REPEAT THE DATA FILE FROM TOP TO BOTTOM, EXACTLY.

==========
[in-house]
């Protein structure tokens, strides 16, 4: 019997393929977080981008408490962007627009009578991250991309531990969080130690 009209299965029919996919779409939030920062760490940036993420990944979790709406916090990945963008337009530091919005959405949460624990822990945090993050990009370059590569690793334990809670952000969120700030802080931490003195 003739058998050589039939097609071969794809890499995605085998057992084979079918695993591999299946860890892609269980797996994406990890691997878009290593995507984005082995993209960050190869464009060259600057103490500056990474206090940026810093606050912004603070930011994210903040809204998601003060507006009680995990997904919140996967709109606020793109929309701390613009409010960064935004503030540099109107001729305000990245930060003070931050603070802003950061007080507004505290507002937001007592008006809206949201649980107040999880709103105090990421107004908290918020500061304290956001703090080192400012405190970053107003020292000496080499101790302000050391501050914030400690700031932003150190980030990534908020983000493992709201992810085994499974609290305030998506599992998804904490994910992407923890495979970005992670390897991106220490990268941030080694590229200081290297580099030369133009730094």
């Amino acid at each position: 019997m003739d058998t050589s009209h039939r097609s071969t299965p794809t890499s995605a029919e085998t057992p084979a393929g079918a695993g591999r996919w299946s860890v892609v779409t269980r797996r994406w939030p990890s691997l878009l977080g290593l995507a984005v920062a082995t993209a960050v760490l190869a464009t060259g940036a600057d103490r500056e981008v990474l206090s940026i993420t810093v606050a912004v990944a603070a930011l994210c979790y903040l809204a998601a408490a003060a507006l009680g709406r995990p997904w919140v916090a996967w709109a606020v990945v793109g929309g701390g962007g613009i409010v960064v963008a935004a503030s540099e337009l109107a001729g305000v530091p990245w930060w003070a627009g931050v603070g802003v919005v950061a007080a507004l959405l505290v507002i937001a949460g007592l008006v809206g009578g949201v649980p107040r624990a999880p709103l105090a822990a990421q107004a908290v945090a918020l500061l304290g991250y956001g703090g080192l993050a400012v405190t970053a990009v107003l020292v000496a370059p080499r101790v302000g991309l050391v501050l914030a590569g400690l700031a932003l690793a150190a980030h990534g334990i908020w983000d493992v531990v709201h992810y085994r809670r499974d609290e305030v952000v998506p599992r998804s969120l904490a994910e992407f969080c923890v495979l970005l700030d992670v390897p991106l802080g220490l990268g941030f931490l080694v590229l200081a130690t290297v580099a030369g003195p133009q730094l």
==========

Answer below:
[in-house]
């Protein structure tokens, strides 16, 4: 019997393929977080981008408490962007627009009578991250991309531990969080130690 009209299965029919996919779409939030920062760490940036993420990944979790709406916090990945963008337009530091919005959405949460624990822990945090993050990009370059590569690793334990809670952000969120700030802080931490003195 003739058998050589039939097609071969794809890499995605085998057992084979079918695993591999299946860890892609269980797996994406990890691997878009290593995507984005082995993209960050190869464009060259600057103490500056990474206090940026810093606050912004603070930011994210903040809204998601003060507006009680995990997904919140996967709109606020793109929309701390613009409010960064935004503030540099109107001729305000990245930060003070931050603070802003950061007080507004505290507002937001007592008006809206949201649980107040999880709103105090990421107004908290918020500061304290956001703090080192400012405190970053107003020292000496080499101790302000050391501050914030400690700031932003150190980030990534908020983000493992709201992810085994499974609290305030998506599992998804904490994910992407923890495979970005992670390897991106220490990268941030080694590229200081290297580099030369133009730094």
């Amino acid at each position: 019997m003739d058998t050589s009209h039939r097609s071969t299965p794809t890499s995605a029919e085998t057992p084979a393929g079918a695993g591999r996919w299946s860890v892609v779409t269980r797996r994406w939030p990890s691997l878009l977080g290593l995507a984005v920062a082995t993209a960050v760490l190869a464009t060259g940036a600057d103490r500056e981008v990474l206090s940026i993420t810093v606050a912004v990944a603070a930011l994210c979790y903040l809204a998601a408490a003060a507006l009680g709406r995990p997904w919140v916090a996967w709109a606020v990945v793109g929309g701390g962007g613009i409010v960064v963008a935004a503030s540099e337009l109107a001729g305000v530091p990245w930060w003070a627009g931050v603070g802003v919005v950061a007080a507004l959405l505290v507002i937001a949460g007592l008006v809206g009578g949201v649980p107040r624990a999880p709103l105090a822990a990421q107004a908290v945090a918020l500061l304290g991250y956001g703090g080192l993050a400012v405190t970053a990009v107003l020292v000496a370059p080499r101790v302000g991309l050391v501050l914030a590569g400690l700031a932003l690793a150190a980030h990534g334990i908020w983000d493992v531990v709201h992810y085994r809670r499974d609290e305030v952000v998506p599992r998804s969120l904490a994910e992407f969080c923890v495979l970005l700030d992670v390897p991106l802080g220490l990268g941030f931490l080694v590229l200081a130690t290297v580099a030369g003195p133009q730094l």